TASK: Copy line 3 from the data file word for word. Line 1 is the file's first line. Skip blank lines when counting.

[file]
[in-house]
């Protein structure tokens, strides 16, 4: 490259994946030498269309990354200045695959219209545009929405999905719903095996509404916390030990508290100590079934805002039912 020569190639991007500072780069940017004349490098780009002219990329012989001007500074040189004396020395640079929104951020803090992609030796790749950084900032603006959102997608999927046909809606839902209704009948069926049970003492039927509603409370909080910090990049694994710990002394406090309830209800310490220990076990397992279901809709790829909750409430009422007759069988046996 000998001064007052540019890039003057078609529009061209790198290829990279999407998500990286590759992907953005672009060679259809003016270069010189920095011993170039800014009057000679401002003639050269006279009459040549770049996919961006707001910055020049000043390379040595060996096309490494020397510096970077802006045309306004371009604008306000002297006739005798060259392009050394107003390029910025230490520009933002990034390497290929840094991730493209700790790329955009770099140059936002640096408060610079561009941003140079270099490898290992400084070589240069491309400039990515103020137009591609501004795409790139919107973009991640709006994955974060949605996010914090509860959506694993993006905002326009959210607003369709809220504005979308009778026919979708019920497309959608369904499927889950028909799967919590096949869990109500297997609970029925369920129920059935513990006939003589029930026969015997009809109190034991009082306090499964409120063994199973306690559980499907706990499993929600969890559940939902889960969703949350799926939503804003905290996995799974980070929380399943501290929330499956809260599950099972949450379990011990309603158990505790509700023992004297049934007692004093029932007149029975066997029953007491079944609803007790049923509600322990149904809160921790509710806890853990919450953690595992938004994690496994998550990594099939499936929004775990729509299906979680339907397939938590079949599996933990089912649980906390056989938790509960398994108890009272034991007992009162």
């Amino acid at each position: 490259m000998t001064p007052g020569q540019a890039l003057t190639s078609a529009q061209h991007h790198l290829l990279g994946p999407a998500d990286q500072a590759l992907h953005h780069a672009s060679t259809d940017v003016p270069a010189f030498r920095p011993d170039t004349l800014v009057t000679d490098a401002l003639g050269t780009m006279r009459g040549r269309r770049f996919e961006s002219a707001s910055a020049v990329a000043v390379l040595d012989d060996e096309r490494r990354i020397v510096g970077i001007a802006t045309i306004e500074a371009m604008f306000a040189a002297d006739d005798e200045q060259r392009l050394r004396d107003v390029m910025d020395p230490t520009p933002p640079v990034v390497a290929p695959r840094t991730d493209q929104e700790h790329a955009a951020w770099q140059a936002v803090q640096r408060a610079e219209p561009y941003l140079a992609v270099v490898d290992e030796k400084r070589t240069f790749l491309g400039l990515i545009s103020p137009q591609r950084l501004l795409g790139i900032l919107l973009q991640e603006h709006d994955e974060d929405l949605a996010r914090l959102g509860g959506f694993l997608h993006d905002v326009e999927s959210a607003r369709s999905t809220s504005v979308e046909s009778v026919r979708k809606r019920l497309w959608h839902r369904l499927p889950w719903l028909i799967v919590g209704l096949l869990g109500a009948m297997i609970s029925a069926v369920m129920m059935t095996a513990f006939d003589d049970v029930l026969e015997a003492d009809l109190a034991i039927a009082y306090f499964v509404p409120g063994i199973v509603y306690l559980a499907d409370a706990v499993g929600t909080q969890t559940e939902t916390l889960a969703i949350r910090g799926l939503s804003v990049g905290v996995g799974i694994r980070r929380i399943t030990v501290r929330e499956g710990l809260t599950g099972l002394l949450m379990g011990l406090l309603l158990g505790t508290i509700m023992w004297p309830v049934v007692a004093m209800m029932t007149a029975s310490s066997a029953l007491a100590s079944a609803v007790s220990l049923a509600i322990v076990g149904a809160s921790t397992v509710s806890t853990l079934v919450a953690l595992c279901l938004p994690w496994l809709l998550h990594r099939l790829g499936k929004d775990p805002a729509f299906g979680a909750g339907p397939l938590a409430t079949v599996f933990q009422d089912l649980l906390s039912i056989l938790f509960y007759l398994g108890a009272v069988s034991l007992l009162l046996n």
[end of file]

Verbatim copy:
């Amino acid at each position: 490259m000998t001064p007052g020569q540019a890039l003057t190639s078609a529009q061209h991007h790198l290829l990279g994946p999407a998500d990286q500072a590759l992907h953005h780069a672009s060679t259809d940017v003016p270069a010189f030498r920095p011993d170039t004349l800014v009057t000679d490098a401002l003639g050269t780009m006279r009459g040549r269309r770049f996919e961006s002219a707001s910055a020049v990329a000043v390379l040595d012989d060996e096309r490494r990354i020397v510096g970077i001007a802006t045309i306004e500074a371009m604008f306000a040189a002297d006739d005798e200045q060259r392009l050394r004396d107003v390029m910025d020395p230490t520009p933002p640079v990034v390497a290929p695959r840094t991730d493209q929104e700790h790329a955009a951020w770099q140059a936002v803090q640096r408060a610079e219209p561009y941003l140079a992609v270099v490898d290992e030796k400084r070589t240069f790749l491309g400039l990515i545009s103020p137009q591609r950084l501004l795409g790139i900032l919107l973009q991640e603006h709006d994955e974060d929405l949605a996010r914090l959102g509860g959506f694993l997608h993006d905002v326009e999927s959210a607003r369709s999905t809220s504005v979308e046909s009778v026919r979708k809606r019920l497309w959608h839902r369904l499927p889950w719903l028909i799967v919590g209704l096949l869990g109500a009948m297997i609970s029925a069926v369920m129920m059935t095996a513990f006939d003589d049970v029930l026969e015997a003492d009809l109190a034991i039927a009082y306090f499964v509404p409120g063994i199973v509603y306690l559980a499907d409370a706990v499993g929600t909080q969890t559940e939902t916390l889960a969703i949350r910090g799926l939503s804003v990049g905290v996995g799974i694994r980070r929380i399943t030990v501290r929330e499956g710990l809260t599950g099972l002394l949450m379990g011990l406090l309603l158990g505790t508290i509700m023992w004297p309830v049934v007692a004093m209800m029932t007149a029975s310490s066997a029953l007491a100590s079944a609803v007790s220990l049923a509600i322990v076990g149904a809160s921790t397992v509710s806890t853990l079934v919450a953690l595992c279901l938004p994690w496994l809709l998550h990594r099939l790829g499936k929004d775990p805002a729509f299906g979680a909750g339907p397939l938590a409430t079949v599996f933990q009422d089912l649980l906390s039912i056989l938790f509960y007759l398994g108890a009272v069988s034991l007992l009162l046996n």